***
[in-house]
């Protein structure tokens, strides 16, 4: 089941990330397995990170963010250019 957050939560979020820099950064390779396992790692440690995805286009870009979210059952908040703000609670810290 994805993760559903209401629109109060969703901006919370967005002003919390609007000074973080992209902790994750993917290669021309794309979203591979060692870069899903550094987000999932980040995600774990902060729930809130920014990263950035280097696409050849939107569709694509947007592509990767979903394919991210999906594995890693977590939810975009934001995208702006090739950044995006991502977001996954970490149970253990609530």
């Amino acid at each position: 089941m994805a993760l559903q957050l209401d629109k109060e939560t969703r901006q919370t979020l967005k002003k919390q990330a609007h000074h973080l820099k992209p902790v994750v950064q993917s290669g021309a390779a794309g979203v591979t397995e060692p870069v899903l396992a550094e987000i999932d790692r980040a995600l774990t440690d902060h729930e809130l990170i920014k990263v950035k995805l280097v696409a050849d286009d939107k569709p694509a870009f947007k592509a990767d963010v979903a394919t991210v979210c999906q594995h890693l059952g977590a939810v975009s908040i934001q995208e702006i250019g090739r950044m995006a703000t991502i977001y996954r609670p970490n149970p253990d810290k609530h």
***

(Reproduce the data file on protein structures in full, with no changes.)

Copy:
[in-house]
């Protein structure tokens, strides 16, 4: 089941990330397995990170963010250019 957050939560979020820099950064390779396992790692440690995805286009870009979210059952908040703000609670810290 994805993760559903209401629109109060969703901006919370967005002003919390609007000074973080992209902790994750993917290669021309794309979203591979060692870069899903550094987000999932980040995600774990902060729930809130920014990263950035280097696409050849939107569709694509947007592509990767979903394919991210999906594995890693977590939810975009934001995208702006090739950044995006991502977001996954970490149970253990609530």
């Amino acid at each position: 089941m994805a993760l559903q957050l209401d629109k109060e939560t969703r901006q919370t979020l967005k002003k919390q990330a609007h000074h973080l820099k992209p902790v994750v950064q993917s290669g021309a390779a794309g979203v591979t397995e060692p870069v899903l396992a550094e987000i999932d790692r980040a995600l774990t440690d902060h729930e809130l990170i920014k990263v950035k995805l280097v696409a050849d286009d939107k569709p694509a870009f947007k592509a990767d963010v979903a394919t991210v979210c999906q594995h890693l059952g977590a939810v975009s908040i934001q995208e702006i250019g090739r950044m995006a703000t991502i977001y996954r609670p970490n149970p253990d810290k609530h």